Hong Kong property tycoon Thomas Kwok and ex-deputy leader Rafael Hui saw their appeal bids against graft convictions rejected Tuesday as they faced serving out their jail time.

The pair were found guilty of corruption in 2014 after a blockbuster trial over a cash for favours scandal.

Rafael Hui (left) and Thomas Kwok (right).

Francis Kwan and Thomas Chan, sentenced to five and six years respectively for acting as middlemen for the payments, also saw their appeals fail.

A written judgement to the court of appeal Monday said: “The appeals against conviction of Rafael Hui, Thomas Kwok, Thomas Chan and Francis Kwan are dismissed,” without giving further detail.

A frail-looking Hui and grey-haired Kwok were grim-faced during the hearing, which lasted less than a minute.

Former chief secretary Hui, 68, was the highest-ranking official in Hong Kong’s history to be found guilty of taking bribes.

The seven-month trial centred around a total of HK$34 million in handouts, which the prosecution said were made to Hui by Kwok and his billionaire brother Raymond, to be their “eyes and ears” in government.

Hui was jailed for seven-and-a-half years in December 2014, while 64-year-old Kwok — who was joint chairman of Hong Kong’s biggest property company, Sun Hung Kai — was sentenced to five years.

The case shocked the city and deepened anger over cosy ties between officialdom and big business.

During the appeal case, lawyer Edwin Choy challenged the legitimacy of an interview between the city’s graftbusters and Hui three years before he was arrested.

Choy argued Hui had not been put under caution by investigators before giving statements that could later become formal evidence.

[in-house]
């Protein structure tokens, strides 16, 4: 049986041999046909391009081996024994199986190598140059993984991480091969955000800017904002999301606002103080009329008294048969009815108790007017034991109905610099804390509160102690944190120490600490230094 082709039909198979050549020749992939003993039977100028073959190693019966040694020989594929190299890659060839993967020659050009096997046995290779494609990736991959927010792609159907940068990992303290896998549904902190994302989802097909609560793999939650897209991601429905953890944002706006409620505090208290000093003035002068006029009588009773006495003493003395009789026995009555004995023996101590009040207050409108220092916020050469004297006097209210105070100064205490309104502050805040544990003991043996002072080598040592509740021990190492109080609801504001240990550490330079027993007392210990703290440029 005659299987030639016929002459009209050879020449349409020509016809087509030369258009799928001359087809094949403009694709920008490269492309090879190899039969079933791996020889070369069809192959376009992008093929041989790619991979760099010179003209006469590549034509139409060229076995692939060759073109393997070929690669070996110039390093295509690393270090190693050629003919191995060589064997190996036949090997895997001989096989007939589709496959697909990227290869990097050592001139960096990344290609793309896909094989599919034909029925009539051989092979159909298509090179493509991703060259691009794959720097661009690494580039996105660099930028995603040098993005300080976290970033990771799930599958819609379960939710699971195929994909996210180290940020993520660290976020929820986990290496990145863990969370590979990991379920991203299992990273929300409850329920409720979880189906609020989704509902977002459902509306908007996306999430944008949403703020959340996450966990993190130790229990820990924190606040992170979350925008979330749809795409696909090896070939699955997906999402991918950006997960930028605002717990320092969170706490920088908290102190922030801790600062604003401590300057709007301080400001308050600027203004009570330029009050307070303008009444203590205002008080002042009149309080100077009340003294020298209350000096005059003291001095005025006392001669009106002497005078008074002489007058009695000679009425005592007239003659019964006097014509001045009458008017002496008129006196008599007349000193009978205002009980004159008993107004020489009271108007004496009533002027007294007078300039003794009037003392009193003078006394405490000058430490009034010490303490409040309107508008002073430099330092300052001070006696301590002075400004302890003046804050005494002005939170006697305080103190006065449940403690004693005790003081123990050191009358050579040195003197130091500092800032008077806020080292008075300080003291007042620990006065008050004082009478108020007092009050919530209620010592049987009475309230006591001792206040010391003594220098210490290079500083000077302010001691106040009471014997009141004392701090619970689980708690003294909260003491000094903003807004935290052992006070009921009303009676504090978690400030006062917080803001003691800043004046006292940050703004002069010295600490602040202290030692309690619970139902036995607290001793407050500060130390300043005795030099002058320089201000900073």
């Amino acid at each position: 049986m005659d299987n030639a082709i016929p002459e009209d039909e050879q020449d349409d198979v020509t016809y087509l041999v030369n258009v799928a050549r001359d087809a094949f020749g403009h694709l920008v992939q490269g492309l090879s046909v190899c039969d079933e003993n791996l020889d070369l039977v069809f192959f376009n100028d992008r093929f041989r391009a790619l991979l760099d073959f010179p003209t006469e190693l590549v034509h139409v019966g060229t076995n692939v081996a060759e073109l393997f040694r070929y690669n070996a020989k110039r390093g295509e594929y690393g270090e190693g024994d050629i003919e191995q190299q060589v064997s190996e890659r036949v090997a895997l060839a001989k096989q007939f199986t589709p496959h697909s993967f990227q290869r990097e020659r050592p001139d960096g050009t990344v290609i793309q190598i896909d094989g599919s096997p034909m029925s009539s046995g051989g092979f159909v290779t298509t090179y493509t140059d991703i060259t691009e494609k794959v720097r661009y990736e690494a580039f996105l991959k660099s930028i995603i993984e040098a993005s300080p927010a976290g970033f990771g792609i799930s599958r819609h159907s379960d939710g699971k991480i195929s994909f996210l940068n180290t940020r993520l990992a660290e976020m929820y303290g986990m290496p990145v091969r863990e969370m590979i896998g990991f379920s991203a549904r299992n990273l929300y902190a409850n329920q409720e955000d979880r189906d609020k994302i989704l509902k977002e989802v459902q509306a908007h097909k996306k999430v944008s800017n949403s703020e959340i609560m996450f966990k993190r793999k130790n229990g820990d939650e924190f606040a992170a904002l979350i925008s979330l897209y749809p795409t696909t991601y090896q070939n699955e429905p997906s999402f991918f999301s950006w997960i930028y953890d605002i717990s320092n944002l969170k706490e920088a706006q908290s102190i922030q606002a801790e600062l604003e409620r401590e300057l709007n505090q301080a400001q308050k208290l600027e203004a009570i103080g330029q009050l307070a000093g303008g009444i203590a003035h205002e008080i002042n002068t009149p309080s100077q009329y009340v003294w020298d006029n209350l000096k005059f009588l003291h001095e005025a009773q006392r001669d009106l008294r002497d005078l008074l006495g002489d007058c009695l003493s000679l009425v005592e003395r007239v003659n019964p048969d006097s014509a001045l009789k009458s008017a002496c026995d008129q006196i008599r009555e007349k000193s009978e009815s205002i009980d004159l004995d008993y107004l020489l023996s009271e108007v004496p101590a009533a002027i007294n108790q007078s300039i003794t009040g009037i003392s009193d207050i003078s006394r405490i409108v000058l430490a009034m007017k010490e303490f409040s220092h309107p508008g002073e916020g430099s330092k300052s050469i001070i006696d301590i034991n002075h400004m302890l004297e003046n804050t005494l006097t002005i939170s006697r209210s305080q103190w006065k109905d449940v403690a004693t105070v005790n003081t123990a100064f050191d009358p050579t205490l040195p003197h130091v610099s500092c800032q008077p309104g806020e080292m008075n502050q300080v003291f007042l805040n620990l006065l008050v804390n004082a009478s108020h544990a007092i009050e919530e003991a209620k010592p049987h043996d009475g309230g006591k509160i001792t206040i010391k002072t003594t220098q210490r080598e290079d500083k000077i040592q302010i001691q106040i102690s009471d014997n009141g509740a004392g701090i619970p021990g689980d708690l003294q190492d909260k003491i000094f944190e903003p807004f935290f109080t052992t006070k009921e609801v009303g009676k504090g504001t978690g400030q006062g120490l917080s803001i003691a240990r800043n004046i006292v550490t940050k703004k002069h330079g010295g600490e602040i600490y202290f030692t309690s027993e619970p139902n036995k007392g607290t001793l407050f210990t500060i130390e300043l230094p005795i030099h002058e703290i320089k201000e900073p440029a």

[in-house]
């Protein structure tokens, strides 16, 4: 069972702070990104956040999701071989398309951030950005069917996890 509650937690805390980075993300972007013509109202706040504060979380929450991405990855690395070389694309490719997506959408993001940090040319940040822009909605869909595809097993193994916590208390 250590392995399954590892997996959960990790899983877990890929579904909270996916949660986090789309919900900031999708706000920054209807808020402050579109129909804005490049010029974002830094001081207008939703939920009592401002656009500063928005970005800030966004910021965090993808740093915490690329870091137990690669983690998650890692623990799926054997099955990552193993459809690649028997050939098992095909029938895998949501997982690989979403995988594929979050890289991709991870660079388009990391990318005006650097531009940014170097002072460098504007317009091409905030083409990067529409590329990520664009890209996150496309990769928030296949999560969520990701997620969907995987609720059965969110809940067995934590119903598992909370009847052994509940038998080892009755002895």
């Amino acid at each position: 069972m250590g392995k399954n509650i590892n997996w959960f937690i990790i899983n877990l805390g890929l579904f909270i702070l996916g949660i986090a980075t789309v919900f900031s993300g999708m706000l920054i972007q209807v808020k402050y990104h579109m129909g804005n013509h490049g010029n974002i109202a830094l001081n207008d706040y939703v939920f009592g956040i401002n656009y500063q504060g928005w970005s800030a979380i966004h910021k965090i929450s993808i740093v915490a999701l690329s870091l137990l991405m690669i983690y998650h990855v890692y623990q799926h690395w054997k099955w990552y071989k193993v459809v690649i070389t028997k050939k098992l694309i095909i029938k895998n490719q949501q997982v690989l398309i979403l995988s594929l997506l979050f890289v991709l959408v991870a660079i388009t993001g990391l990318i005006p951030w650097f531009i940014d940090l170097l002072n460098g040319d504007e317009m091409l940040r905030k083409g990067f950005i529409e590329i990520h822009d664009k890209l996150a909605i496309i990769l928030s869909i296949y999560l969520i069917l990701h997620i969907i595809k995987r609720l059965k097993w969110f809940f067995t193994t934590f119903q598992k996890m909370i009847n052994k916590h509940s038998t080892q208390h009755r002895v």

Clare Montgomery, representing Kwok, said the court failed to identify any specific advantage that Kwok had received after paying Hui.

Hui, Kwok, Kwan and Chan are all serving out their sentences in the maximum security Stanley Prison.

Stanley Prison. Photo: Wikicommons.

Thomas Kwok’s brother Raymond Kwok was cleared of all charges at last year’s trial.

Hong Kong has been seen as relatively graft-free. But new cases in the semi-autonomous Chinese city have fuelled public suspicions over links between authorities and business leaders.

In a separate high-profile corruption case, former leader Donald Tsang, who ended his term in disgrace after accepting favours from tycoons, has been charged with misconduct and will face trial next year.

Hui was Tsang’s chief secretary from 2005 to 2007.

Tsang, 71, is the highest-ranking Hong Kong official to face a corruption trial.

He pleaded not guilty to two misconduct charges in December.

The charges relate to Tsang’s failure to disclose his plans to lease a luxury flat in the southern Chinese city of Shenzhen which was owned by a major investor in a broadcaster seeking a licence from the Hong Kong government.

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